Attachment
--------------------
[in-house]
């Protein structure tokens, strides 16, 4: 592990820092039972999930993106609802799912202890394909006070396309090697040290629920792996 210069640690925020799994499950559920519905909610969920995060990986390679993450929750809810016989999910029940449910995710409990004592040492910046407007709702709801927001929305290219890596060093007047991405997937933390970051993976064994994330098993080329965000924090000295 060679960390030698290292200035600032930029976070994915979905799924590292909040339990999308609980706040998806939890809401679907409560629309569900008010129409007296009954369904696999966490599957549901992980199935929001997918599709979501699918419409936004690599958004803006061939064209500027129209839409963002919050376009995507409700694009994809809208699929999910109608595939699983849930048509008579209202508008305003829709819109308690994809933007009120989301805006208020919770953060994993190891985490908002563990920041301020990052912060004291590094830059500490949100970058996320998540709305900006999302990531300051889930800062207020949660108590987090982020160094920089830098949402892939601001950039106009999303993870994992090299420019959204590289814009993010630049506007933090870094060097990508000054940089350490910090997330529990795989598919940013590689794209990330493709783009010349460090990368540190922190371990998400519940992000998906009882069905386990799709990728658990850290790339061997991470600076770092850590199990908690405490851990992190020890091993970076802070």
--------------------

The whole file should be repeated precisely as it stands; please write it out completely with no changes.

[in-house]
């Protein structure tokens, strides 16, 4: 592990820092039972999930993106609802799912202890394909006070396309090697040290629920792996 210069640690925020799994499950559920519905909610969920995060990986390679993450929750809810016989999910029940449910995710409990004592040492910046407007709702709801927001929305290219890596060093007047991405997937933390970051993976064994994330098993080329965000924090000295 060679960390030698290292200035600032930029976070994915979905799924590292909040339990999308609980706040998806939890809401679907409560629309569900008010129409007296009954369904696999966490599957549901992980199935929001997918599709979501699918419409936004690599958004803006061939064209500027129209839409963002919050376009995507409700694009994809809208699929999910109608595939699983849930048509008579209202508008305003829709819109308690994809933007009120989301805006208020919770953060994993190891985490908002563990920041301020990052912060004291590094830059500490949100970058996320998540709305900006999302990531300051889930800062207020949660108590987090982020160094920089830098949402892939601001950039106009999303993870994992090299420019959204590289814009993010630049506007933090870094060097990508000054940089350490910090997330529990795989598919940013590689794209990330493709783009010349460090990368540190922190371990998400519940992000998906009882069905386990799709990728658990850290790339061997991470600076770092850590199990908690405490851990992190020890091993970076802070």